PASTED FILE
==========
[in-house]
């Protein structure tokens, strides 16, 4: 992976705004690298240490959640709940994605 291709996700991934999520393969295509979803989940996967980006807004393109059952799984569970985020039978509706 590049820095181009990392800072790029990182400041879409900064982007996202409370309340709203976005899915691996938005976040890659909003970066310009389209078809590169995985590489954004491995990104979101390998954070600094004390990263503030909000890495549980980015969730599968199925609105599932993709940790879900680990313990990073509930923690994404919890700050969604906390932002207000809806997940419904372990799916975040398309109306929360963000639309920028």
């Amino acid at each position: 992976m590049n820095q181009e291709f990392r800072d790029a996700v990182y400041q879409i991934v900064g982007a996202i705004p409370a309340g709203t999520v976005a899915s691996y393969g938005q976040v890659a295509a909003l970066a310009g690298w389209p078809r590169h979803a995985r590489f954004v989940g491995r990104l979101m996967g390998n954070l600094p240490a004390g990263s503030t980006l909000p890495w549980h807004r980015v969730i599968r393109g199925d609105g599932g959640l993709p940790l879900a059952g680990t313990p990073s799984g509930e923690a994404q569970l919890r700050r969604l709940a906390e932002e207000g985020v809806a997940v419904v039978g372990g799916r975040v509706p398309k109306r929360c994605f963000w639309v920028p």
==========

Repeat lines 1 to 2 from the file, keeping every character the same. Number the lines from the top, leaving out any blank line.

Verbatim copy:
[in-house]
């Protein structure tokens, strides 16, 4: 992976705004690298240490959640709940994605 291709996700991934999520393969295509979803989940996967980006807004393109059952799984569970985020039978509706 590049820095181009990392800072790029990182400041879409900064982007996202409370309340709203976005899915691996938005976040890659909003970066310009389209078809590169995985590489954004491995990104979101390998954070600094004390990263503030909000890495549980980015969730599968199925609105599932993709940790879900680990313990990073509930923690994404919890700050969604906390932002207000809806997940419904372990799916975040398309109306929360963000639309920028």